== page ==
News by Dan Seifert on Monday May 21, 2012.
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T-Mobile and MetroPCS have both filed petitions with the Federal Communications Commission to request that the agency force Dish Networks to give up about half of the spectrum holdings it owns. Dish owns 40MHz of spectrum licenses in the 2000-2020MHz and 2180-2200MHz bands that it is hoping to use for a terrestrial 4G LTE network.
T-Mobile and MetroPCS are asking the FCC to force Dish to give up about 20MHz of its licenses as a condition for approval for its LTE proposal. The two carriers say that the condition is to prevent Dish from making a "windfall" were it to sell its holdings to Verizon Wireless or AT&T. It is assumed that the FCC would then be able to auction the unused spectrum off to other companies.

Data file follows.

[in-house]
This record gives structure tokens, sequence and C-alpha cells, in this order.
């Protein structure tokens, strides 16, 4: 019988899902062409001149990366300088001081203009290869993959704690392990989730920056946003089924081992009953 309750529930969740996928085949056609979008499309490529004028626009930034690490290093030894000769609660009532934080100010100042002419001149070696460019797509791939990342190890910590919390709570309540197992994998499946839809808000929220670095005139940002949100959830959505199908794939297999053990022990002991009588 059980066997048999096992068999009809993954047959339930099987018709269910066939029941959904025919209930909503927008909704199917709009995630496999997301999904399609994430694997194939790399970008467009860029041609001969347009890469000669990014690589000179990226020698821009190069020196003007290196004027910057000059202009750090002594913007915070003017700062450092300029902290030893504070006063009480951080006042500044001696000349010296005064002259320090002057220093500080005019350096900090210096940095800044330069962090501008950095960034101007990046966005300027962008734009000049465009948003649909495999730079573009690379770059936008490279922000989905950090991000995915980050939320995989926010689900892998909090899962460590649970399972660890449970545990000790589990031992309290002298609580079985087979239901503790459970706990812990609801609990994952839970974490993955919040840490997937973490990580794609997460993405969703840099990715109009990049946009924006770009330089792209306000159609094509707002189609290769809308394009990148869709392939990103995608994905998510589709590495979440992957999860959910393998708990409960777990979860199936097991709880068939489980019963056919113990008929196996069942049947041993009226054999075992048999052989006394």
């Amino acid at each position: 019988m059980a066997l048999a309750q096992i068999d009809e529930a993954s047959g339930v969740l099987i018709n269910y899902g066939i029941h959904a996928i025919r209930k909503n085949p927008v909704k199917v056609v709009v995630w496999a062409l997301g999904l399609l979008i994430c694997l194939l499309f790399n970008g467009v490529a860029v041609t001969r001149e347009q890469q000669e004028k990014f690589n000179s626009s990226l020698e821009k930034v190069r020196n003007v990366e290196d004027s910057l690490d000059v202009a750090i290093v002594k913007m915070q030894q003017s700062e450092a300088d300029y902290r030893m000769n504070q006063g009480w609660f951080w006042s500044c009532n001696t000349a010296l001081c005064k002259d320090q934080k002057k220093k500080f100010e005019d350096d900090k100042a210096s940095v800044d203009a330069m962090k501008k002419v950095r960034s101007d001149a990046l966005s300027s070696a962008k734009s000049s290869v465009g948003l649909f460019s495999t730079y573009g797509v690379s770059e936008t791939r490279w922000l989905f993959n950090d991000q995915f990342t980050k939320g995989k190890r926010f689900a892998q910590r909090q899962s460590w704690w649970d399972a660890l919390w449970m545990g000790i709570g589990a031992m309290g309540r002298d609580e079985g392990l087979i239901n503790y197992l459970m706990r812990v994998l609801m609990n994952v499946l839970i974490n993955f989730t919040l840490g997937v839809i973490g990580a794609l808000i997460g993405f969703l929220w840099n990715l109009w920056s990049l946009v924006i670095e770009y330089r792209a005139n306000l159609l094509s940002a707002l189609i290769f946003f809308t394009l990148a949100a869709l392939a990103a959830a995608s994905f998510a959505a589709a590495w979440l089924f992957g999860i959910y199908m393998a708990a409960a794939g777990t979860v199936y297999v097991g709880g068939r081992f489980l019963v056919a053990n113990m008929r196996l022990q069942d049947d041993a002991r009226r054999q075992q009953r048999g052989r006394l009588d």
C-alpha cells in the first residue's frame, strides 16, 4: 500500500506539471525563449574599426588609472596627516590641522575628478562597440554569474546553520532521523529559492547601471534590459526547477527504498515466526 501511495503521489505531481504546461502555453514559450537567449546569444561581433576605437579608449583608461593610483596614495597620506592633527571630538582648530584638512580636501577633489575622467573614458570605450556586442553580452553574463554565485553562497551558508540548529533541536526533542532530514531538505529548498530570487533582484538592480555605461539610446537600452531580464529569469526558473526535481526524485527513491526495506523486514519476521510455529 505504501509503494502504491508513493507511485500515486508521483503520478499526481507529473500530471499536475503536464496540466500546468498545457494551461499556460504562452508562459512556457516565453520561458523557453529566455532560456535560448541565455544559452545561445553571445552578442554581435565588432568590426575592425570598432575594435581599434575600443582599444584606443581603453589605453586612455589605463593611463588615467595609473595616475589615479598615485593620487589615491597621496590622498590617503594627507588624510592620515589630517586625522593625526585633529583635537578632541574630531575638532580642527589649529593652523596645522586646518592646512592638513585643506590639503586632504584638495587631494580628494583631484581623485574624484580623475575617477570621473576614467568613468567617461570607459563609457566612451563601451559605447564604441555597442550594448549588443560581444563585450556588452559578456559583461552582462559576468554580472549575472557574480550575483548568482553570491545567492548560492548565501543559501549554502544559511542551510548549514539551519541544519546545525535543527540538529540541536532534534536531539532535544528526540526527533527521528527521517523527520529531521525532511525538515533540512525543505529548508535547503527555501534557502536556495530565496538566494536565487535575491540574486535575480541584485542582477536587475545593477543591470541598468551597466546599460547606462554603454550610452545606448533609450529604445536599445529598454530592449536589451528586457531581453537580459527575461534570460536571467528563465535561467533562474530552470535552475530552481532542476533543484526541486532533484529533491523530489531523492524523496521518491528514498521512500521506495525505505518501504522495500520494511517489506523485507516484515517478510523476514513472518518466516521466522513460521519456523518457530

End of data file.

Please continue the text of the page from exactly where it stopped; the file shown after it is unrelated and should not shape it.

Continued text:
The Rural Cellular Association, another group that frequently has something to say about spectrum utilization, contends that Dish should be forced to offer roaming agreements to smaller carriers at cost-based rates if its network were to be approved. Additionally, the RCA says that Dish should not be allowed to offer roaming agreements to AT&T or Verizon Wireless without first going through the FCC.
Dish hopes to be able to launch its network by 2016, though it says that it may take longer than that to build it out. The FCC has proposed that Dish have its network cover 30 percent of the U.S. population within three years of getting approval, which has yet to occur.source: Fierce Wireless, via: Phone Scoop
Dan is MobileBurn.com's Editor-in-Chief. Based in Poughkeepsie in New York, Dan can be found on Twitter as @DCSeifert.